Silverfish are considered household pests, due to their consumption and destruction of property.[2] However, although they are responsible for the contamination of food and other types of damage, they do not transmit disease.[4][17] Earwigs, house centipedes, and spiders are known to be predators of silverfish.[18][19]

    ABOUT MUKENE (source: Wikipedia)

    The silver cyprinid (Rastrineobola argentea) also known as the Lake Victoria sardine or mukene, is a species of pelagic, freshwater ray-finned fish in the carp family, Cyprinidae from East Africa. it is the only member of the genus Rastrineobola.

    A small silvery fish which has a strongly compressed body covered in large scales[3] with a pearlescent sheen and a yellow tail, and can grow to a length of 9 cm (3.5 in).[4] The lateral line is below the midpoint of the body and runs to the lower part of the caudal peduncle. The cheek is covered by delicate suborbital bones.[4]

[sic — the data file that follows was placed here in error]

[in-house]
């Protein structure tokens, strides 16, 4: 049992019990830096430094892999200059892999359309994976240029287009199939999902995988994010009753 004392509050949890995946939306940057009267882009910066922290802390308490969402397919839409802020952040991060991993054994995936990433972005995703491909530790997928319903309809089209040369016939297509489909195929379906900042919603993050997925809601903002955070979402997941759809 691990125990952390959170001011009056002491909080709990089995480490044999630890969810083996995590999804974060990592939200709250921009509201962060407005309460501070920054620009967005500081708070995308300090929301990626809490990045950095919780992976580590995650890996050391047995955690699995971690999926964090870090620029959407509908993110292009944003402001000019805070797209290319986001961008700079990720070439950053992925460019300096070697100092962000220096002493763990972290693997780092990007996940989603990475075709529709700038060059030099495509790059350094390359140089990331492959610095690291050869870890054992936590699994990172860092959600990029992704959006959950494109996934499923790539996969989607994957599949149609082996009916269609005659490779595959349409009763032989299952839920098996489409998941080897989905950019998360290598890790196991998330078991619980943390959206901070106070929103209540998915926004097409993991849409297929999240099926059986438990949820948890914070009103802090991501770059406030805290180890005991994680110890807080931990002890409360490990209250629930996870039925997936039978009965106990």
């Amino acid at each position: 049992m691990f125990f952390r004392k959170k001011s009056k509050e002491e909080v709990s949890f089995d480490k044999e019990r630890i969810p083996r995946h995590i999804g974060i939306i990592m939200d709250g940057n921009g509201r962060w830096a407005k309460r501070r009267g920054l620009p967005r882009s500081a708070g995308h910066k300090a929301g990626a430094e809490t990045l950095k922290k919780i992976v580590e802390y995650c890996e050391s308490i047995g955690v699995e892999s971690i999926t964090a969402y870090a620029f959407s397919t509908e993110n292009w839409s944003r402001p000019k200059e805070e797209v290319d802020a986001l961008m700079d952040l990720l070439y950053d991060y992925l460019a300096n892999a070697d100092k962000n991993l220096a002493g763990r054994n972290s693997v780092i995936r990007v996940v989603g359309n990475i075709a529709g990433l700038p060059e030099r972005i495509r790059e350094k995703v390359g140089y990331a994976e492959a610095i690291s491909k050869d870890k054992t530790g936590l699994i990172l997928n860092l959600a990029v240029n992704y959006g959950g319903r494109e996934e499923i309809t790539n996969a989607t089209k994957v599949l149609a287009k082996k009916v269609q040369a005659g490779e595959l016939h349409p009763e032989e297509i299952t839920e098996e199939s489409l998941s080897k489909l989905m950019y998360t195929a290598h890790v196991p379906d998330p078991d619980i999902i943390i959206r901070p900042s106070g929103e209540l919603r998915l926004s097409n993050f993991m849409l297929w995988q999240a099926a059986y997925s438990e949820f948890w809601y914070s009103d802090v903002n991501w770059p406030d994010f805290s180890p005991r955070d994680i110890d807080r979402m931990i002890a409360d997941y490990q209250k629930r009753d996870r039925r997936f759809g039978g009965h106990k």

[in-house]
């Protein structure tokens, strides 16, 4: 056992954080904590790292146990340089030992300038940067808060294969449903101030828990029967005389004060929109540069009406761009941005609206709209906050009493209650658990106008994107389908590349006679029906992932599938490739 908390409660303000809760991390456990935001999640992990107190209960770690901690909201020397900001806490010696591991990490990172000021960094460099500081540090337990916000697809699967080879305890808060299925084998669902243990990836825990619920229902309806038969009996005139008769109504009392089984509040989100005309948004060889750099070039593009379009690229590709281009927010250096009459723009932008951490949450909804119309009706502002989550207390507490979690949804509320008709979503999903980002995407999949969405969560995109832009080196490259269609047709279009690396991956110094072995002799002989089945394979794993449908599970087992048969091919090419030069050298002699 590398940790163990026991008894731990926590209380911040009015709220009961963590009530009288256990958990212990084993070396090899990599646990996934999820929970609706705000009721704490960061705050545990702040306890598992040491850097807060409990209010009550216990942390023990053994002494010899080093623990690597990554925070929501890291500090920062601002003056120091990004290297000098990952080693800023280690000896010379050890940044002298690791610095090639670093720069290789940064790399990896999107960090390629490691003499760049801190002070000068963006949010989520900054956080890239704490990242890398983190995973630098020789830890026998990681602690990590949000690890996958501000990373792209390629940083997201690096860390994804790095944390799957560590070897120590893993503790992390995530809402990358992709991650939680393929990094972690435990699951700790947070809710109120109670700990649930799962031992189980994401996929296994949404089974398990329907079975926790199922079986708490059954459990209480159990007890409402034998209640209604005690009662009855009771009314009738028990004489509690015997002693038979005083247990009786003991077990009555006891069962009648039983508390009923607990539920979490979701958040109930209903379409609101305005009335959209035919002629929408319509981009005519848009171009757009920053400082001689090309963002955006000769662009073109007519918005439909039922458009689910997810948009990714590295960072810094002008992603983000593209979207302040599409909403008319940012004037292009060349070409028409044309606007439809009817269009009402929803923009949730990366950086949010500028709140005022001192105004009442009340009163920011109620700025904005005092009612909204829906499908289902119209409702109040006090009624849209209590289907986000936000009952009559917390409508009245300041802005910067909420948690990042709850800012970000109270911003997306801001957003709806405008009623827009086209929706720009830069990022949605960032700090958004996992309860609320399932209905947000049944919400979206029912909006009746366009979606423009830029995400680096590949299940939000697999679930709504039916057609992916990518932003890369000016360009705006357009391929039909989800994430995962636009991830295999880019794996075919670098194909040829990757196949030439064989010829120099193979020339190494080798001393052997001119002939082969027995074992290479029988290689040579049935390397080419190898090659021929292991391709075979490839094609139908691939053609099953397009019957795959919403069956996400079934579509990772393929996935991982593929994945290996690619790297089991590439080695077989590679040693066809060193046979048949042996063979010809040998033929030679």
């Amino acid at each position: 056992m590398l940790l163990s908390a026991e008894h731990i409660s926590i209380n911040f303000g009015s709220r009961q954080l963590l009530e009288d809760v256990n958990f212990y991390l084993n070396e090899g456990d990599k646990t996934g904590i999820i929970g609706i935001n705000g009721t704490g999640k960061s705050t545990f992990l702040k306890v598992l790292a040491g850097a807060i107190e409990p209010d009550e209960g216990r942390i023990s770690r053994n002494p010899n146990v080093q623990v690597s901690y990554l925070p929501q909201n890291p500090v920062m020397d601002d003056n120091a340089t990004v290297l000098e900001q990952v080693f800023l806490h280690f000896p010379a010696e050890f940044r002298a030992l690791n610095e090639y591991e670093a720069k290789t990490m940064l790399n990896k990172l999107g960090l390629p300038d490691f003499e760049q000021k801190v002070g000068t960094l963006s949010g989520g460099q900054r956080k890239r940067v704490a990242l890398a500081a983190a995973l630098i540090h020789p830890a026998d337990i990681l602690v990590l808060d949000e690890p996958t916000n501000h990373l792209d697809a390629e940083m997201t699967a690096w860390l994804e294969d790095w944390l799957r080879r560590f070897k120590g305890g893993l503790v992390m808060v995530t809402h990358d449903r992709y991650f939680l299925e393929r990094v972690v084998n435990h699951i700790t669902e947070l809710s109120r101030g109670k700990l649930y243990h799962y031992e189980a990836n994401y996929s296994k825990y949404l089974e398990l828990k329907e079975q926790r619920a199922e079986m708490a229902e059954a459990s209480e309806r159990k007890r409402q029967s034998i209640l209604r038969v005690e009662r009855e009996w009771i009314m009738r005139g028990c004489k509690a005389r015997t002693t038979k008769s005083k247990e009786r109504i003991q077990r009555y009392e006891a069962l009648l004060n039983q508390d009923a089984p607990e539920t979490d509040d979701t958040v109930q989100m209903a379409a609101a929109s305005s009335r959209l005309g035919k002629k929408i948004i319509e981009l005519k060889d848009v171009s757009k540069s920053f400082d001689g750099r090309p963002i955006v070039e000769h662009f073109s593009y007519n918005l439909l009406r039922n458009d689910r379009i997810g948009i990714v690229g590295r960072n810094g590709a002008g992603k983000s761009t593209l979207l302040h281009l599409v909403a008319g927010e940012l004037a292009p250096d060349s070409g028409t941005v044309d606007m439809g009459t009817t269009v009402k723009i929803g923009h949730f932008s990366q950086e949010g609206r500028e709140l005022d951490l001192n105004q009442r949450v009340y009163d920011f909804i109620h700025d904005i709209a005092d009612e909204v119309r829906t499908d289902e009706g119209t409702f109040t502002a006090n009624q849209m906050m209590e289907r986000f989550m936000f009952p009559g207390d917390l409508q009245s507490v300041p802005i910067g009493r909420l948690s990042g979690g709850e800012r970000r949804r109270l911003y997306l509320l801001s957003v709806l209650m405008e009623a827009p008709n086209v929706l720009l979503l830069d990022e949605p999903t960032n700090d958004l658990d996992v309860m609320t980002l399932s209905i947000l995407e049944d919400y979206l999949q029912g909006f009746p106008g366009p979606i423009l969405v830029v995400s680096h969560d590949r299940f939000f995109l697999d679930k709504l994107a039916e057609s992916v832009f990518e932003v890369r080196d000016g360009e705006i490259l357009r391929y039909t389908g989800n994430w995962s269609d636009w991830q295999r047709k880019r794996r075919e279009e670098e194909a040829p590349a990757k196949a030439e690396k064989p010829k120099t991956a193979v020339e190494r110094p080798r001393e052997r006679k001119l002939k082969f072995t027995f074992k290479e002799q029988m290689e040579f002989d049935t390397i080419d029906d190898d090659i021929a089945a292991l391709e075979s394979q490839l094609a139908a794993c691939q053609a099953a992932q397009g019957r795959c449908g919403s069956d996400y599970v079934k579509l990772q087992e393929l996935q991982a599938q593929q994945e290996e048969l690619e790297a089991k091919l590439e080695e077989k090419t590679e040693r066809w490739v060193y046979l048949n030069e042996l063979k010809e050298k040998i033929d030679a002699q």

The silver cyprinid is known from the drainage basin of Lake Victoria, Lake Kyoga, Lake Nabugabo and the Victoria Nile, occurring in Kenya, Uganda and Tanzania.[1]

    Dagaa/mukene/omena from Lake Victoria is an important fish in the diet of people in eastern and southern Africa.[6] The fish is caught during moonless nights and in the morning it is sold to women who spread it out for drying in the sun. This takes one day or more, depending on the weather. Unfortunately, the best catches are made during the rainy season when drying is difficult resulting in lower quality of the dried product. The lowest quality is however still usable as chicken feed. Drying is often done on the sand, on rocks or on old nets spread on the grass. Drying racks have not caught on, neither have salting or smoking. The dried fish is packed in sacks and traders take the fish to the market. A major wholesale market for dried dagaa is in Mwanza, Tanzania, from where it is transported all over eastern and southern Africa for use as food or chicken feed.[3] Sometimes it competes with dried kapenta which is usually preferred though more expensive.[7]